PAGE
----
It’s 1981 and, after a seven year hiatus, Robert Fripp has decided to reboot the monster known as King Crimson. The new album is called Discipline and it’s clear from the opening seconds of the first track Elephant Talk that it’s all for the good. Tight and modern as the album title suggests, but also dangerous and beautiful in a primal, wild animal sort of way. Special thanks to new guy Adrian Belew‘s guitar athletics. And his vocals aren’t bad either. Not exactly rapping on Elephant Talk. Not singing either. Just arguing, agreeing, babbling, bantering, ballyhooing, chattering, chit-chatting, diatribing … and so on. Which is rather what the world sounded like in those days. As it still does.
It’s 1981 and King Crimson main man Robert Fripp has reformed the band (after better part of seven years in the wilderness) with a whole new sound and Discipline, and the result is thundering (to put it mildly). Thela Hun Gingeet translates as Heat In The Jungle and it concerns an experience that Adrian Belew (the new guy) had while out for a walk with a tape recorder in the still rather mean streets of NYC. Word is, it actually caused stereo systems to catch fire back in the day.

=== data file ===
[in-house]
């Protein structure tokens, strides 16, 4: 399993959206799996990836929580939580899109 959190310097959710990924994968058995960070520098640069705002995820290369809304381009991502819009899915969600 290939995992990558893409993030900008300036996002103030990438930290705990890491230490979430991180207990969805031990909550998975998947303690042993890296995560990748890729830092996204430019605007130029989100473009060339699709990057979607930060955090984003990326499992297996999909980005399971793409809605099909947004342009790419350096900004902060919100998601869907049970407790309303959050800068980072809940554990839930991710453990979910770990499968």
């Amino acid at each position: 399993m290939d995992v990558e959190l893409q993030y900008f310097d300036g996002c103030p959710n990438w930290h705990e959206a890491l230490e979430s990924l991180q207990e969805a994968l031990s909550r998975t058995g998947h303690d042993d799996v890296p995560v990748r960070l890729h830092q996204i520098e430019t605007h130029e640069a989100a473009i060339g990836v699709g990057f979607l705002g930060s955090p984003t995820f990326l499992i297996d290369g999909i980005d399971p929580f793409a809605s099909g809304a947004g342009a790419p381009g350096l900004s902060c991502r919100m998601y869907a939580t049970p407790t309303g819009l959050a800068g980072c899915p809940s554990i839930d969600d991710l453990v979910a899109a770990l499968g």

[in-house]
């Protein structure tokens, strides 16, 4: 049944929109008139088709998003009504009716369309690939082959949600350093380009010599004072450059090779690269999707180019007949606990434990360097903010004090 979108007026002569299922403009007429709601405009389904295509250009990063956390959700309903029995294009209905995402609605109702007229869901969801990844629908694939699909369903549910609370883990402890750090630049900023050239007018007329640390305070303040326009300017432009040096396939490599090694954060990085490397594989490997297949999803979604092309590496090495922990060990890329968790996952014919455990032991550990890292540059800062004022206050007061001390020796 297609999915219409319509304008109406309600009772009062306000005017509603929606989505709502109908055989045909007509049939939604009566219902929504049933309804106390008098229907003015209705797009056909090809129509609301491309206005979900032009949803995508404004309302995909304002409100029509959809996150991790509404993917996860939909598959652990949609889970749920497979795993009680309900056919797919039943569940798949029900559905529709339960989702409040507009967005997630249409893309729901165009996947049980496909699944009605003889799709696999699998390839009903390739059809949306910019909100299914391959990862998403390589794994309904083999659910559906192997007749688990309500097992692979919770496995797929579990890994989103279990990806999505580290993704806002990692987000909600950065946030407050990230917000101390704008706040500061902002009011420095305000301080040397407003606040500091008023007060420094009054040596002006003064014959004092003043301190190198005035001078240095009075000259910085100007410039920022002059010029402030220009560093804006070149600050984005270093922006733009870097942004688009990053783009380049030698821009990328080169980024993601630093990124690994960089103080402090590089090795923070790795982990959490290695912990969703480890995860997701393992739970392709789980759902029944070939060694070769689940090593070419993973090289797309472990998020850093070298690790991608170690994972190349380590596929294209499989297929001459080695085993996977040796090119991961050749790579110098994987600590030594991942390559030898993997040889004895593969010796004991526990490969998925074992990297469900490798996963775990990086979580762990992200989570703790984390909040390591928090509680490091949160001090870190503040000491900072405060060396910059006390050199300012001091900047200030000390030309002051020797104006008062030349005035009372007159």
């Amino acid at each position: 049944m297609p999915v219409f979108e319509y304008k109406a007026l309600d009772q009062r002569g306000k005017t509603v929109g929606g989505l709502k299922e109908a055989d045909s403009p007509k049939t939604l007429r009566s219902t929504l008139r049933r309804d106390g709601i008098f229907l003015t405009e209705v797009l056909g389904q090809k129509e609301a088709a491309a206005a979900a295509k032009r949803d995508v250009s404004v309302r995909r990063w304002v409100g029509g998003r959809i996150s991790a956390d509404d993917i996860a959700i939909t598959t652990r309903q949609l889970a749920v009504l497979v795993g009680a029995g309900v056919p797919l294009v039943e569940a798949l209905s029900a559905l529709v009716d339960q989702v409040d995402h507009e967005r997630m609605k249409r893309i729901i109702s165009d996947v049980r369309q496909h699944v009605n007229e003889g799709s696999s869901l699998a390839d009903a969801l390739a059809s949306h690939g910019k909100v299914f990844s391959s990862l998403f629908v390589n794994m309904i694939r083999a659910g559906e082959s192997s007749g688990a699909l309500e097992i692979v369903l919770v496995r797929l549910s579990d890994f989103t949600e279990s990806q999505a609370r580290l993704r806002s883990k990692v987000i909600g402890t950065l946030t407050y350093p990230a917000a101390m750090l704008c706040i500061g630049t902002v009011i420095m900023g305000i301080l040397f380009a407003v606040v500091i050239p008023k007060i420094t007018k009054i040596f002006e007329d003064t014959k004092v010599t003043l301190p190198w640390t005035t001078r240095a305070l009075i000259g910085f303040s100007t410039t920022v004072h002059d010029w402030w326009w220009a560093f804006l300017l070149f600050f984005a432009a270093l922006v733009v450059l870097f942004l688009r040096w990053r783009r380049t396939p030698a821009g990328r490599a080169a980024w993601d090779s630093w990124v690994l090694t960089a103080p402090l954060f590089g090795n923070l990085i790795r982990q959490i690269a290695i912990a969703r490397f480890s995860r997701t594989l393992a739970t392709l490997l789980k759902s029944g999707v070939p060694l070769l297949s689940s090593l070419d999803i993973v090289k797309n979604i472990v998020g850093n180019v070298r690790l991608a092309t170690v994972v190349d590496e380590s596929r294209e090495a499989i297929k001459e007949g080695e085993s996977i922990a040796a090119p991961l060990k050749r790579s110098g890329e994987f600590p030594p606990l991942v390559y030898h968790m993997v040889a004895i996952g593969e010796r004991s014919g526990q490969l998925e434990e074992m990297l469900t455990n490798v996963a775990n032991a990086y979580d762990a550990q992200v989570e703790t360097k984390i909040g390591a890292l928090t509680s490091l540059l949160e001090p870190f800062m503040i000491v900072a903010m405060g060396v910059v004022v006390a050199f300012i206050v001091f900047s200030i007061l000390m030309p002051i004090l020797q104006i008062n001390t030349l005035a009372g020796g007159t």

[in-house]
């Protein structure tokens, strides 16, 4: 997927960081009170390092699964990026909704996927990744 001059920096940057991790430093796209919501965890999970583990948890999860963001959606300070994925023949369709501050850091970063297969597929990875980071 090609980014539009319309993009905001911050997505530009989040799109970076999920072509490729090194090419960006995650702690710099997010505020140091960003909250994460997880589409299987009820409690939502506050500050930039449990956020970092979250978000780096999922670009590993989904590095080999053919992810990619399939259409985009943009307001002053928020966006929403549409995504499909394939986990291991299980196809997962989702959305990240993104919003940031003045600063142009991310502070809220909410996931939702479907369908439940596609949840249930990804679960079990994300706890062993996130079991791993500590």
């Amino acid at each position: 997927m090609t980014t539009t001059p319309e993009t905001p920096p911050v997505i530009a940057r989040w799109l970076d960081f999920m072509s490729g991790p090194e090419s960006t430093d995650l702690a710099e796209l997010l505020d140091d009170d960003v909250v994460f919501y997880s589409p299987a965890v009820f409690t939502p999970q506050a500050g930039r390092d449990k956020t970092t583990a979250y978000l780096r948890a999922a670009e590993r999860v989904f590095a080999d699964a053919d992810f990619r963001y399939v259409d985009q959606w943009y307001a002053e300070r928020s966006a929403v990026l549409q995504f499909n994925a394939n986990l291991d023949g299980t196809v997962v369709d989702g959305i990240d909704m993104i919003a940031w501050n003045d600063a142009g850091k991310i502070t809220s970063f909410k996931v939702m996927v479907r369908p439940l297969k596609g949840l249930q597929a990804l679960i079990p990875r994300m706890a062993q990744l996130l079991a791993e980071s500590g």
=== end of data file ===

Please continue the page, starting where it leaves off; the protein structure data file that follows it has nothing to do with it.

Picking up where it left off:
As the story goes, Robert Fripp shut down the original King Crimson in 1974, claiming an overall disgust with the way the music industry world was going in those days. Of course, it could be argued that was version seven anyway, so many members having already come and gone from the Crimson court since 1969. But the intervening silence was inarguable. Nothing until 1981 when a fresh line-up kicked into gear with a whole new Discipline, which was maybe starting to lose some of its freshness come 1984’s Three of a Perfect Pair. But not on Side Two. Not Industry. That was what the world actually sounded like in 1984. Everything grinding, droning, hissing, giving off toxic vapors, finally erupting with savage urgency.